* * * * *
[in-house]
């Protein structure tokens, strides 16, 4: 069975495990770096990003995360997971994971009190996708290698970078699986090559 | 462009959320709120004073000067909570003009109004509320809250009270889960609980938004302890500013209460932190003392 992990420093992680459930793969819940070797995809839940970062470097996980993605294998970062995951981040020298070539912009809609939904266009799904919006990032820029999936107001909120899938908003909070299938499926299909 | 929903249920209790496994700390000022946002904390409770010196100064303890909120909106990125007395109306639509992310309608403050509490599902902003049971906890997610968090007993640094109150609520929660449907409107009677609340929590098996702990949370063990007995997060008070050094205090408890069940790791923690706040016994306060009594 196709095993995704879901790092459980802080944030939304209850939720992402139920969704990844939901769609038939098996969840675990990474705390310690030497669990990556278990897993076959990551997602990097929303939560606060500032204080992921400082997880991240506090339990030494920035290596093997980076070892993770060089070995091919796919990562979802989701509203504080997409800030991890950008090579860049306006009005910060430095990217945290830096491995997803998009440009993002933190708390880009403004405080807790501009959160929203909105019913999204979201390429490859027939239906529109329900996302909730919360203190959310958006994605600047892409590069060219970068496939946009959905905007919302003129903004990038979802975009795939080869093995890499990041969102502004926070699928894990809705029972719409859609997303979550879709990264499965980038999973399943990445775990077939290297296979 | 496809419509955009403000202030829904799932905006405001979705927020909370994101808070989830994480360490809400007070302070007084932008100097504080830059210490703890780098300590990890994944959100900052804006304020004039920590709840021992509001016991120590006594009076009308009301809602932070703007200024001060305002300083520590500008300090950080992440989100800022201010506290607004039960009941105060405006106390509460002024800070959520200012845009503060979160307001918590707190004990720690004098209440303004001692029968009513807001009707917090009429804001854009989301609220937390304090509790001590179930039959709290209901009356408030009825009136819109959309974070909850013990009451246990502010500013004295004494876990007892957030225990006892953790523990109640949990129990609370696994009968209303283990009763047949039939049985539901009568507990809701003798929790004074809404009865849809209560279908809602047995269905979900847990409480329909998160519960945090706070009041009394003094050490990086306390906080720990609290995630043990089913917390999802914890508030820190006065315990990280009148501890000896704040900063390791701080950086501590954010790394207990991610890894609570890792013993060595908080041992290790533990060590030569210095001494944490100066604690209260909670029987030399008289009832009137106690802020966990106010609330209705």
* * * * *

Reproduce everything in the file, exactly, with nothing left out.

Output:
[in-house]
């Protein structure tokens, strides 16, 4: 069975495990770096990003995360997971994971009190996708290698970078699986090559 | 462009959320709120004073000067909570003009109004509320809250009270889960609980938004302890500013209460932190003392 992990420093992680459930793969819940070797995809839940970062470097996980993605294998970062995951981040020298070539912009809609939904266009799904919006990032820029999936107001909120899938908003909070299938499926299909 | 929903249920209790496994700390000022946002904390409770010196100064303890909120909106990125007395109306639509992310309608403050509490599902902003049971906890997610968090007993640094109150609520929660449907409107009677609340929590098996702990949370063990007995997060008070050094205090408890069940790791923690706040016994306060009594 196709095993995704879901790092459980802080944030939304209850939720992402139920969704990844939901769609038939098996969840675990990474705390310690030497669990990556278990897993076959990551997602990097929303939560606060500032204080992921400082997880991240506090339990030494920035290596093997980076070892993770060089070995091919796919990562979802989701509203504080997409800030991890950008090579860049306006009005910060430095990217945290830096491995997803998009440009993002933190708390880009403004405080807790501009959160929203909105019913999204979201390429490859027939239906529109329900996302909730919360203190959310958006994605600047892409590069060219970068496939946009959905905007919302003129903004990038979802975009795939080869093995890499990041969102502004926070699928894990809705029972719409859609997303979550879709990264499965980038999973399943990445775990077939290297296979 | 496809419509955009403000202030829904799932905006405001979705927020909370994101808070989830994480360490809400007070302070007084932008100097504080830059210490703890780098300590990890994944959100900052804006304020004039920590709840021992509001016991120590006594009076009308009301809602932070703007200024001060305002300083520590500008300090950080992440989100800022201010506290607004039960009941105060405006106390509460002024800070959520200012845009503060979160307001918590707190004990720690004098209440303004001692029968009513807001009707917090009429804001854009989301609220937390304090509790001590179930039959709290209901009356408030009825009136819109959309974070909850013990009451246990502010500013004295004494876990007892957030225990006892953790523990109640949990129990609370696994009968209303283990009763047949039939049985539901009568507990809701003798929790004074809404009865849809209560279908809602047995269905979900847990409480329909998160519960945090706070009041009394003094050490990086306390906080720990609290995630043990089913917390999802914890508030820190006065315990990280009148501890000896704040900063390791701080950086501590954010790394207990991610890894609570890792013993060595908080041992290790533990060590030569210095001494944490100066604690209260909670029987030399008289009832009137106690802020966990106010609330209705």